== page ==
Here is a fascinating article about how trauma due to abuse can lead to a post-traumatic condition that resembles Borderline Personality Disorder in almost every aspect. I wonder if this could mean I don’t actually have BPD. I have a lot of these symptoms, although they’ve improved over the years. I was diagnosed with BPD twice but maybe my therapists were wrong. These are symptoms of C-PTSD (which I have seen compared with BPD which it closely mimics). I thought I had recovered from my PTSD but maybe I have not. I’m still going to assume I’m borderline for now, but this makes me wonder. Borderlines have most of these traits, including dissociation.
I am also adding this website to my blogroll because I think it could be of great help to survivors of trauma and abuse. A social worker friend of mine just told me about it. She does not think I’m borderline. Now I’m REALLY confused.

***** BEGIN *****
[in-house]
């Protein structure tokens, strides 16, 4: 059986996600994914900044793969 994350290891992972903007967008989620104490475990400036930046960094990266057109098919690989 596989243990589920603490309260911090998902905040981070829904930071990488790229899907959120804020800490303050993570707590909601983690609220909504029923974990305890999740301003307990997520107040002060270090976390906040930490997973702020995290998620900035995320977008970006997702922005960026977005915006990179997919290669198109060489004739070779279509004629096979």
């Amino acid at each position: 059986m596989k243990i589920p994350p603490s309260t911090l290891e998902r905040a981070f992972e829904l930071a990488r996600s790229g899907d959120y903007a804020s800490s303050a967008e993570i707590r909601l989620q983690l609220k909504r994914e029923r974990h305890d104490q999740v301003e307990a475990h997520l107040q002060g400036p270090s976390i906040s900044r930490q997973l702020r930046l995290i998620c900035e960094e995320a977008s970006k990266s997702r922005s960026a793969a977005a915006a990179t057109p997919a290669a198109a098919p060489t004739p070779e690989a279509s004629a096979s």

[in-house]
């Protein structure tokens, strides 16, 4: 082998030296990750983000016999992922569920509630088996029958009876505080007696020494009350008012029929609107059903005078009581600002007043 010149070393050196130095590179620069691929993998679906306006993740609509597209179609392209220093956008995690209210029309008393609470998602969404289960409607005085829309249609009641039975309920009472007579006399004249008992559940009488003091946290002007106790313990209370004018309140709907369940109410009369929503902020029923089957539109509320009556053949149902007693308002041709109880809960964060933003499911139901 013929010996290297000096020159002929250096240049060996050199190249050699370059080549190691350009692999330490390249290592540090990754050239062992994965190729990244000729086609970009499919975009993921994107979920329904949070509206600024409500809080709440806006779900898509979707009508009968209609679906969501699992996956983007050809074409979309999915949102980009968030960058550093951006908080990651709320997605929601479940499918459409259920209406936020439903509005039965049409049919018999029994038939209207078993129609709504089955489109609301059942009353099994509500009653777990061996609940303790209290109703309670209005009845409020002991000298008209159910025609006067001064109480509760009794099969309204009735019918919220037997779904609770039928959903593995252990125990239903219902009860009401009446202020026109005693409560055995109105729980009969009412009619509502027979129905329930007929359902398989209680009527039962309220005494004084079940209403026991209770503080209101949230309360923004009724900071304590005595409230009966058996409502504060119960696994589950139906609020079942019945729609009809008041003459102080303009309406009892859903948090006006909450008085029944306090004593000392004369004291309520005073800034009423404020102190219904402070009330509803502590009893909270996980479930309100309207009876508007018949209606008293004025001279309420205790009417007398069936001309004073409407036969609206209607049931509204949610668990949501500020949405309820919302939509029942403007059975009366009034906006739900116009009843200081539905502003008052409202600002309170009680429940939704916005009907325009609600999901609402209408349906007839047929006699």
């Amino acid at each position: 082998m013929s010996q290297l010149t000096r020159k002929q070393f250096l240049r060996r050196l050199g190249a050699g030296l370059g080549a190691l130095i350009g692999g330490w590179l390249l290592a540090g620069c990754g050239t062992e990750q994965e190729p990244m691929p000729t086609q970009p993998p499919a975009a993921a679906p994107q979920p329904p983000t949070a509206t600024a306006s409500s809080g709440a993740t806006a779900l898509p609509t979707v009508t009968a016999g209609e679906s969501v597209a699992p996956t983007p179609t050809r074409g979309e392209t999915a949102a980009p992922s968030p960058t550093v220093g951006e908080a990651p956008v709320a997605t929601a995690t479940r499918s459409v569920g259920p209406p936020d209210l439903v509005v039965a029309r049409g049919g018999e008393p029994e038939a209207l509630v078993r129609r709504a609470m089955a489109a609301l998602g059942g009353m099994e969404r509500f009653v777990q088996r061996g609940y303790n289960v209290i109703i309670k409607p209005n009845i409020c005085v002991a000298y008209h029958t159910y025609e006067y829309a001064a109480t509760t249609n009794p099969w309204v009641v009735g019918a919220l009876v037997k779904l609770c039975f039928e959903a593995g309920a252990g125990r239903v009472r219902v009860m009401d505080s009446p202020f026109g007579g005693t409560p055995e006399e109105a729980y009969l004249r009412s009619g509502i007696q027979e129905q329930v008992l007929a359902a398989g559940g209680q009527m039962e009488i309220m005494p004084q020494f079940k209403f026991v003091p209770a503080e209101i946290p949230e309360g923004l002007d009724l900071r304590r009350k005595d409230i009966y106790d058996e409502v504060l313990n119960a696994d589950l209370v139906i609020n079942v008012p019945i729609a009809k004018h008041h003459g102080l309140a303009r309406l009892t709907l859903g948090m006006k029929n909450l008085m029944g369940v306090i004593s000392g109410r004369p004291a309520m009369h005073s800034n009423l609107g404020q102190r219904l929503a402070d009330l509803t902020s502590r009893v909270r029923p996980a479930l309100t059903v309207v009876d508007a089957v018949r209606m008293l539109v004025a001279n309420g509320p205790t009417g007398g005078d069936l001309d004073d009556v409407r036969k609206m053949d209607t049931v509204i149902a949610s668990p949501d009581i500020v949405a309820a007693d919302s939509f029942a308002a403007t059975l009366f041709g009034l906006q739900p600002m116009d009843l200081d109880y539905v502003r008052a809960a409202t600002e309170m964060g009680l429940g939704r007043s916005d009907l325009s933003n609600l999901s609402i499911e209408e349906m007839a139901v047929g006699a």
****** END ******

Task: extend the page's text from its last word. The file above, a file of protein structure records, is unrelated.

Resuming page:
Many people enter the therapy process with minimal awareness of their trauma history. When the trauma survivors are dissociative, they have the ability to block out an awareness of their trauma. They may know that their family had problems, or that their family was dysfunctional, etc, but they may believe they were never abused.
However, blocking out conscious awareness of trauma does not mean that the survivors have no effects of that trauma. Using denial and dissociative skills does not mean that the abuse did not happen. Denial means that the person simply is refusing to acknowledge or accept the fact that they were traumatized. They are pretending they were not hurt, when they were actually hurt very badly.
Even if the memories of abuse are hidden from the survivor’s awareness, blocked trauma / unresolved trauma creates very noticeable and obvious symptoms that…
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